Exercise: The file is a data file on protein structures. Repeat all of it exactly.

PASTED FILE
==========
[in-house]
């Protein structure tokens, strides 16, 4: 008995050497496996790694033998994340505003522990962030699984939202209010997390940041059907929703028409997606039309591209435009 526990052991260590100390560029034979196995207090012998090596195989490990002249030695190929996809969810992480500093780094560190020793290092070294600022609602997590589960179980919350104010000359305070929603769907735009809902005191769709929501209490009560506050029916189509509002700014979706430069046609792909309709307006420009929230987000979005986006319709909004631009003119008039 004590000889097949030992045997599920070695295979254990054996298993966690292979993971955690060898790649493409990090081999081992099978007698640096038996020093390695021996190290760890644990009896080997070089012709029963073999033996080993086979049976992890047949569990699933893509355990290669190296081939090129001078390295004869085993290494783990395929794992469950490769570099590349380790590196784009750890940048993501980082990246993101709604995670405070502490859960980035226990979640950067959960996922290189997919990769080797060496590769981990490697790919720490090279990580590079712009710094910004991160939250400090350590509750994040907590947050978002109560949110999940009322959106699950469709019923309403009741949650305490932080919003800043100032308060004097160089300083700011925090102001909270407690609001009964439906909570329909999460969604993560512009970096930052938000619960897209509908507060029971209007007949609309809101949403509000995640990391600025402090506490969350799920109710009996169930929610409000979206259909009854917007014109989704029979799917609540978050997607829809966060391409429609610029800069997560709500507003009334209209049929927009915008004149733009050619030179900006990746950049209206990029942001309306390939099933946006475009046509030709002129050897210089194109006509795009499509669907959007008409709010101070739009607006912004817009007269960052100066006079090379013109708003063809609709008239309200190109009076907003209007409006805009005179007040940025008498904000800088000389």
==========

[in-house]
């Protein structure tokens, strides 16, 4: 008995050497496996790694033998994340505003522990962030699984939202209010997390940041059907929703028409997606039309591209435009 526990052991260590100390560029034979196995207090012998090596195989490990002249030695190929996809969810992480500093780094560190020793290092070294600022609602997590589960179980919350104010000359305070929603769907735009809902005191769709929501209490009560506050029916189509509002700014979706430069046609792909309709307006420009929230987000979005986006319709909004631009003119008039 004590000889097949030992045997599920070695295979254990054996298993966690292979993971955690060898790649493409990090081999081992099978007698640096038996020093390695021996190290760890644990009896080997070089012709029963073999033996080993086979049976992890047949569990699933893509355990290669190296081939090129001078390295004869085993290494783990395929794992469950490769570099590349380790590196784009750890940048993501980082990246993101709604995670405070502490859960980035226990979640950067959960996922290189997919990769080797060496590769981990490697790919720490090279990580590079712009710094910004991160939250400090350590509750994040907590947050978002109560949110999940009322959106699950469709019923309403009741949650305490932080919003800043100032308060004097160089300083700011925090102001909270407690609001009964439906909570329909999460969604993560512009970096930052938000619960897209509908507060029971209007007949609309809101949403509000995640990391600025402090506490969350799920109710009996169930929610409000979206259909009854917007014109989704029979799917609540978050997607829809966060391409429609610029800069997560709500507003009334209209049929927009915008004149733009050619030179900006990746950049209206990029942001309306390939099933946006475009046509030709002129050897210089194109006509795009499509669907959007008409709010101070739009607006912004817009007269960052100066006079090379013109708003063809609709008239309200190109009076907003209007409006805009005179007040940025008498904000800088000389």